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Kjølnes Lighthouse

Foto: og grafikk Arild Fredriksen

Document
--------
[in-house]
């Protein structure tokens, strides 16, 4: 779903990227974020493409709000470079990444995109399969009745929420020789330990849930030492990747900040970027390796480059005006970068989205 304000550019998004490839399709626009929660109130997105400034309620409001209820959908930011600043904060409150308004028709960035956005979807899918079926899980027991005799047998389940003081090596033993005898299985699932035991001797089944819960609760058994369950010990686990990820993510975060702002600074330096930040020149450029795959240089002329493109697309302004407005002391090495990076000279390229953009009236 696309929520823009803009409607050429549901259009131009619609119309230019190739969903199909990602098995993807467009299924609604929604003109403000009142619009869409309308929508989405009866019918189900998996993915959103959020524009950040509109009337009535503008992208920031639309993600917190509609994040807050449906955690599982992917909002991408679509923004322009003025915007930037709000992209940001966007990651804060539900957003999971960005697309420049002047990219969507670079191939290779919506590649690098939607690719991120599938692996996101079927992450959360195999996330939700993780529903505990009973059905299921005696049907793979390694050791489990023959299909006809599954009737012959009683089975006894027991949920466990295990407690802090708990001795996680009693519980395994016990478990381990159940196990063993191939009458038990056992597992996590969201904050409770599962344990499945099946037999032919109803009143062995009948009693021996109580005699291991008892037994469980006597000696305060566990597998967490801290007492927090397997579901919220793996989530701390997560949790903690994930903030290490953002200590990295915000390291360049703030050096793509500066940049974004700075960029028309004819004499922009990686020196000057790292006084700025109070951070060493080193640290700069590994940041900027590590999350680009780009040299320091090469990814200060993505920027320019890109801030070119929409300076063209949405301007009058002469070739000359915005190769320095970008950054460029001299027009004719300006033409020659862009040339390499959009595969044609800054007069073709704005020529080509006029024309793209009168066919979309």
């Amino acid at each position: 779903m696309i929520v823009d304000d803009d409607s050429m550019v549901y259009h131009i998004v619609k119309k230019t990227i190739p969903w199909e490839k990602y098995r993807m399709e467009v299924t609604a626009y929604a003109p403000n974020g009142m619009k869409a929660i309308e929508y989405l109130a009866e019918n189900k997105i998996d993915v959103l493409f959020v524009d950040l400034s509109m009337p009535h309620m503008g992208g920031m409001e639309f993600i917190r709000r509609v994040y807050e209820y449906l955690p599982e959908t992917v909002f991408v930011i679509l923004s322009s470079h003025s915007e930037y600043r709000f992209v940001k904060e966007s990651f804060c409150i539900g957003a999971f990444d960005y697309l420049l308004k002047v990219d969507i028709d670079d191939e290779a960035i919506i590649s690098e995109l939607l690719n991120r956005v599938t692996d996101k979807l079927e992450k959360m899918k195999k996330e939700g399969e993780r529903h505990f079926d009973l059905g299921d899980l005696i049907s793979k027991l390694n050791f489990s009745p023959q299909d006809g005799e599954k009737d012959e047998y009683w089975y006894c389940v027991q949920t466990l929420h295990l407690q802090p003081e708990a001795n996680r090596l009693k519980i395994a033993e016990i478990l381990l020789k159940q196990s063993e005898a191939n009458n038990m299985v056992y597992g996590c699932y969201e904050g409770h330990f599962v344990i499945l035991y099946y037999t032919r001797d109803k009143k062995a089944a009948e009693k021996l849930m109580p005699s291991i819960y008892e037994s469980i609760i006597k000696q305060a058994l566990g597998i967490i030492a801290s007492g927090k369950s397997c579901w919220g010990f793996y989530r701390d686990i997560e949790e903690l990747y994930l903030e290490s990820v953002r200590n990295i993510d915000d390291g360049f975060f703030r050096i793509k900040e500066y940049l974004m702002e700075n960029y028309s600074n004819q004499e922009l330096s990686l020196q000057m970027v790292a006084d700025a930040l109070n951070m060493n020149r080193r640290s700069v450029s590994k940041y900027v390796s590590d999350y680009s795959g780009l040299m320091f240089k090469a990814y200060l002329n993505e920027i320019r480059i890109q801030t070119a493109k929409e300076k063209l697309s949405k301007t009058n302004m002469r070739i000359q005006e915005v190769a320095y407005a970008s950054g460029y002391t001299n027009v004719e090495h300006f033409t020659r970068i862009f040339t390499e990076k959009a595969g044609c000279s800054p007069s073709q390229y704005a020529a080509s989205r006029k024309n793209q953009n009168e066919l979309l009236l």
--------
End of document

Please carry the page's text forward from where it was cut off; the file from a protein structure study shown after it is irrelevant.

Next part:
A simple kind of lighthouse, with a small kerosene lamp was established at Kjølnes in 1900, but after complaints from the local fishermen, a classical cast-iron tower was erected in 1916. During the 2nd World War the station was taken over by the Germans, and before they retreated in the autumn of 1944, the whole station was demolished. After the war, a completely new station was built in a modern, functionalistic style, drawn by the famous architects Blakstad and Munthe-Kaas. Kjølnes was de-manned in 1994. The station is owned by the state and is protected as a national monument under the Cultural Heritage Act. The Coastal Administration is cooperating with local interests to facilitate alternative use of the premises. Guiding the way - The lighthouses on the north coast of Finnmark are all placed on the outer headlands, and their main function is to give the mariner a safe land-fall between the wide, open fjords that stretch deep into the coastal landscape. To the east, the light at Kjølnes makes sure the ships come clear of the out-jutting Nåleneset, and to the west the light is leading towards the harbour of Berlevåg.